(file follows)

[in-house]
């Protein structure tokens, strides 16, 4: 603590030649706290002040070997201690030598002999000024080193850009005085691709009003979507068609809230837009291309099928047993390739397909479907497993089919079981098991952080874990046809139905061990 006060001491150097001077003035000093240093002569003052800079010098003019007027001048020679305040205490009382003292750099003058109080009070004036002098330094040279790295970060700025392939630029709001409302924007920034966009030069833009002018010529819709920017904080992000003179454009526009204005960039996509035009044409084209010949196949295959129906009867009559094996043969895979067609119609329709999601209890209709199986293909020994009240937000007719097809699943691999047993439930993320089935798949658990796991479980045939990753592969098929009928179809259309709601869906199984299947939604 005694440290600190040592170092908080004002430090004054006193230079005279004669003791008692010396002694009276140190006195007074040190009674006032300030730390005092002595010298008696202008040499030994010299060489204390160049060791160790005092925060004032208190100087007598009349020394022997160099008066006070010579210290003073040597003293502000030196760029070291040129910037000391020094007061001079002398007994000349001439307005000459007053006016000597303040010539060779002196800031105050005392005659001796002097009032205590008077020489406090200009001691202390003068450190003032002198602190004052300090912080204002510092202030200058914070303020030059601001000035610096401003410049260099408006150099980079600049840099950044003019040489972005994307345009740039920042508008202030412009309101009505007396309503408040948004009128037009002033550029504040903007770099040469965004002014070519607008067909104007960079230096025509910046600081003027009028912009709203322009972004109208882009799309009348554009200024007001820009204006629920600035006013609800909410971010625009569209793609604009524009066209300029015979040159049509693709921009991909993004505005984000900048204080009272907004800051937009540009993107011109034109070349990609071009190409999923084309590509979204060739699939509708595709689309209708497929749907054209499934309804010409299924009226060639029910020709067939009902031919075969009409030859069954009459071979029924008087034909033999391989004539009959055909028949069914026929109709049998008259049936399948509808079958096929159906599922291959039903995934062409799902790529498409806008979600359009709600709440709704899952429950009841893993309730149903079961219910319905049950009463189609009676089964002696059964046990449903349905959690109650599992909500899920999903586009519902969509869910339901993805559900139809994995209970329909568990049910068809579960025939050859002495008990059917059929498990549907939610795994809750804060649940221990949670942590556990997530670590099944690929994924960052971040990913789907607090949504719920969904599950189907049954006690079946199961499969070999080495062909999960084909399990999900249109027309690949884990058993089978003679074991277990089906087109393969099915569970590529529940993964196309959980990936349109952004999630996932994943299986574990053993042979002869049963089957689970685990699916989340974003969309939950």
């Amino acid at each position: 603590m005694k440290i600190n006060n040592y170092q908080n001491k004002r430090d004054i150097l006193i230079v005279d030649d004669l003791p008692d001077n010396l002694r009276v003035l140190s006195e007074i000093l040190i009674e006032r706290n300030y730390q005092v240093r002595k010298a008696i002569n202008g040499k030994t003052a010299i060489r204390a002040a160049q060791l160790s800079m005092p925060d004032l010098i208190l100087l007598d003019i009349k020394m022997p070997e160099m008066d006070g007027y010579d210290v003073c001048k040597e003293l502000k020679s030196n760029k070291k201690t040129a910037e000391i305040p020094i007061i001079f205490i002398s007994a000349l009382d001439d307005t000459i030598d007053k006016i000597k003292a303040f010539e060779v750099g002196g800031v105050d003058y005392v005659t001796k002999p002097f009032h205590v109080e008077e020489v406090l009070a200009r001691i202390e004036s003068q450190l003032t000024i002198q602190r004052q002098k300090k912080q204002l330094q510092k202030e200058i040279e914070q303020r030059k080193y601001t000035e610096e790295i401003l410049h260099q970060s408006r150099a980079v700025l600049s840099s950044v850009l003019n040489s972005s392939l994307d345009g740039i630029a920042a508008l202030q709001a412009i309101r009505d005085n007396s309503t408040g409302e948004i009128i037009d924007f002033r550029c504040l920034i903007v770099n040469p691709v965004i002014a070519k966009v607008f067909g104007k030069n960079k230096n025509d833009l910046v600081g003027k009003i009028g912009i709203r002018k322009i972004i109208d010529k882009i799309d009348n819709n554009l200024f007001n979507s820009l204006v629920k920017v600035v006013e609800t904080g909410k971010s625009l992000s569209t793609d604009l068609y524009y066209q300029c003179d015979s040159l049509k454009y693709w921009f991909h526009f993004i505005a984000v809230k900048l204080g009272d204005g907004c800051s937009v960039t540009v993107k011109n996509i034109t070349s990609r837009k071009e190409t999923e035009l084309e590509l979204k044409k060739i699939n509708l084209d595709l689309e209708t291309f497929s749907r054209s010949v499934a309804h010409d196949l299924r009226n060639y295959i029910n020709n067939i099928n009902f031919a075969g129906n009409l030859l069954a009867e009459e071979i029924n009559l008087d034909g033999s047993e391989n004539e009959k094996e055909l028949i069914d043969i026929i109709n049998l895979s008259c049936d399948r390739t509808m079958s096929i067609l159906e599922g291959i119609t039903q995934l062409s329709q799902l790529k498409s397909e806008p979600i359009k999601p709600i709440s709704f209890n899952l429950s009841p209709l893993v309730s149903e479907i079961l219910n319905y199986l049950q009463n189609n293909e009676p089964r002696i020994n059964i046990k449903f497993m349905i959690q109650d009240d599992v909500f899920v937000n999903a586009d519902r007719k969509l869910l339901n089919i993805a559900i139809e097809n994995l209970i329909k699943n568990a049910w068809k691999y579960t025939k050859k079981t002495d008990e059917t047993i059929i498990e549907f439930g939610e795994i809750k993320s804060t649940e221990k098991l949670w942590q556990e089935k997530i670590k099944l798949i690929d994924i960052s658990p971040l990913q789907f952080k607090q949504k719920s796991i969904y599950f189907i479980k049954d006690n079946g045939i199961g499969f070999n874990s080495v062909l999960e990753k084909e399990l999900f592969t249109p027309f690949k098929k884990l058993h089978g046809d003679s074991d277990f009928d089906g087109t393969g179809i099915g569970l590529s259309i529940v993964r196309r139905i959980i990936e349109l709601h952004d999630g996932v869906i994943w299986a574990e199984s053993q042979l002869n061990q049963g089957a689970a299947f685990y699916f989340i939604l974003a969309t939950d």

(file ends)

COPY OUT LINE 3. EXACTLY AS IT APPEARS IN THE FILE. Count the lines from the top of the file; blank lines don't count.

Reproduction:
């Amino acid at each position: 603590m005694k440290i600190n006060n040592y170092q908080n001491k004002r430090d004054i150097l006193i230079v005279d030649d004669l003791p008692d001077n010396l002694r009276v003035l140190s006195e007074i000093l040190i009674e006032r706290n300030y730390q005092v240093r002595k010298a008696i002569n202008g040499k030994t003052a010299i060489r204390a002040a160049q060791l160790s800079m005092p925060d004032l010098i208190l100087l007598d003019i009349k020394m022997p070997e160099m008066d006070g007027y010579d210290v003073c001048k040597e003293l502000k020679s030196n760029k070291k201690t040129a910037e000391i305040p020094i007061i001079f205490i002398s007994a000349l009382d001439d307005t000459i030598d007053k006016i000597k003292a303040f010539e060779v750099g002196g800031v105050d003058y005392v005659t001796k002999p002097f009032h205590v109080e008077e020489v406090l009070a200009r001691i202390e004036s003068q450190l003032t000024i002198q602190r004052q002098k300090k912080q204002l330094q510092k202030e200058i040279e914070q303020r030059k080193y601001t000035e610096e790295i401003l410049h260099q970060s408006r150099a980079v700025l600049s840099s950044v850009l003019n040489s972005s392939l994307d345009g740039i630029a920042a508008l202030q709001a412009i309101r009505d005085n007396s309503t408040g409302e948004i009128i037009d924007f002033r550029c504040l920034i903007v770099n040469p691709v965004i002014a070519k966009v607008f067909g104007k030069n960079k230096n025509d833009l910046v600081g003027k009003i009028g912009i709203r002018k322009i972004i109208d010529k882009i799309d009348n819709n554009l200024f007001n979507s820009l204006v629920k920017v600035v006013e609800t904080g909410k971010s625009l992000s569209t793609d604009l068609y524009y066209q300029c003179d015979s040159l049509k454009y693709w921009f991909h526009f993004i505005a984000v809230k900048l204080g009272d204005g907004c800051s937009v960039t540009v993107k011109n996509i034109t070349s990609r837009k071009e190409t999923e035009l084309e590509l979204k044409k060739i699939n509708l084209d595709l689309e209708t291309f497929s749907r054209s010949v499934a309804h010409d196949l299924r009226n060639y295959i029910n020709n067939i099928n009902f031919a075969g129906n009409l030859l069954a009867e009459e071979i029924n009559l008087d034909g033999s047993e391989n004539e009959k094996e055909l028949i069914d043969i026929i109709n049998l895979s008259c049936d399948r390739t509808m079958s096929i067609l159906e599922g291959i119609t039903q995934l062409s329709q799902l790529k498409s397909e806008p979600i359009k999601p709600i709440s709704f209890n899952l429950s009841p209709l893993v309730s149903e479907i079961l219910n319905y199986l049950q009463n189609n293909e009676p089964r002696i020994n059964i046990k449903f497993m349905i959690q109650d009240d599992v909500f899920v937000n999903a586009d519902r007719k969509l869910l339901n089919i993805a559900i139809e097809n994995l209970i329909k699943n568990a049910w068809k691999y579960t025939k050859k079981t002495d008990e059917t047993i059929i498990e549907f439930g939610e795994i809750k993320s804060t649940e221990k098991l949670w942590q556990e089935k997530i670590k099944l798949i690929d994924i960052s658990p971040l990913q789907f952080k607090q949504k719920s796991i969904y599950f189907i479980k049954d006690n079946g045939i199961g499969f070999n874990s080495v062909l999960e990753k084909e399990l999900f592969t249109p027309f690949k098929k884990l058993h089978g046809d003679s074991d277990f009928d089906g087109t393969g179809i099915g569970l590529s259309i529940v993964r196309r139905i959980i990936e349109l709601h952004d999630g996932v869906i994943w299986a574990e199984s053993q042979l002869n061990q049963g089957a689970a299947f685990y699916f989340i939604l974003a969309t939950d």